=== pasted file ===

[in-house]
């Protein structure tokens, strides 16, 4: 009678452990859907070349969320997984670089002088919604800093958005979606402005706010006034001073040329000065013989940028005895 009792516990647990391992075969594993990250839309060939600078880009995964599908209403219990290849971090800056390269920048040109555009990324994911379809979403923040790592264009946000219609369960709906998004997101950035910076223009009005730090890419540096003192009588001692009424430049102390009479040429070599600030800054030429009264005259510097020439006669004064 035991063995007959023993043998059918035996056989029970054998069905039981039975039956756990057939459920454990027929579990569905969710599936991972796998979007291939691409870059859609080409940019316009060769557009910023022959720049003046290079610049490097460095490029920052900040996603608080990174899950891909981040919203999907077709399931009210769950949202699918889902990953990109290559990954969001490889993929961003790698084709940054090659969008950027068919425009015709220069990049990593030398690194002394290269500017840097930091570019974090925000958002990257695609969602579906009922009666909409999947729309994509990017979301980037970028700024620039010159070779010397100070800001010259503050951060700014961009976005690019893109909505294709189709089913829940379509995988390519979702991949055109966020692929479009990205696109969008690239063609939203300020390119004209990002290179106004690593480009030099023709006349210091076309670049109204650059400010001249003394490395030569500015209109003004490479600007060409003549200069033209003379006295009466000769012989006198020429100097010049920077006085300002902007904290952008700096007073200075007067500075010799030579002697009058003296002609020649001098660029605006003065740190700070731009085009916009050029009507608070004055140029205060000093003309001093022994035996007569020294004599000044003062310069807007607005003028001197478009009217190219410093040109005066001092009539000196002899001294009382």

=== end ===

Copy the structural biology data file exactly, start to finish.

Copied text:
[in-house]
């Protein structure tokens, strides 16, 4: 009678452990859907070349969320997984670089002088919604800093958005979606402005706010006034001073040329000065013989940028005895 009792516990647990391992075969594993990250839309060939600078880009995964599908209403219990290849971090800056390269920048040109555009990324994911379809979403923040790592264009946000219609369960709906998004997101950035910076223009009005730090890419540096003192009588001692009424430049102390009479040429070599600030800054030429009264005259510097020439006669004064 035991063995007959023993043998059918035996056989029970054998069905039981039975039956756990057939459920454990027929579990569905969710599936991972796998979007291939691409870059859609080409940019316009060769557009910023022959720049003046290079610049490097460095490029920052900040996603608080990174899950891909981040919203999907077709399931009210769950949202699918889902990953990109290559990954969001490889993929961003790698084709940054090659969008950027068919425009015709220069990049990593030398690194002394290269500017840097930091570019974090925000958002990257695609969602579906009922009666909409999947729309994509990017979301980037970028700024620039010159070779010397100070800001010259503050951060700014961009976005690019893109909505294709189709089913829940379509995988390519979702991949055109966020692929479009990205696109969008690239063609939203300020390119004209990002290179106004690593480009030099023709006349210091076309670049109204650059400010001249003394490395030569500015209109003004490479600007060409003549200069033209003379006295009466000769012989006198020429100097010049920077006085300002902007904290952008700096007073200075007067500075010799030579002697009058003296002609020649001098660029605006003065740190700070731009085009916009050029009507608070004055140029205060000093003309001093022994035996007569020294004599000044003062310069807007607005003028001197478009009217190219410093040109005066001092009539000196002899001294009382």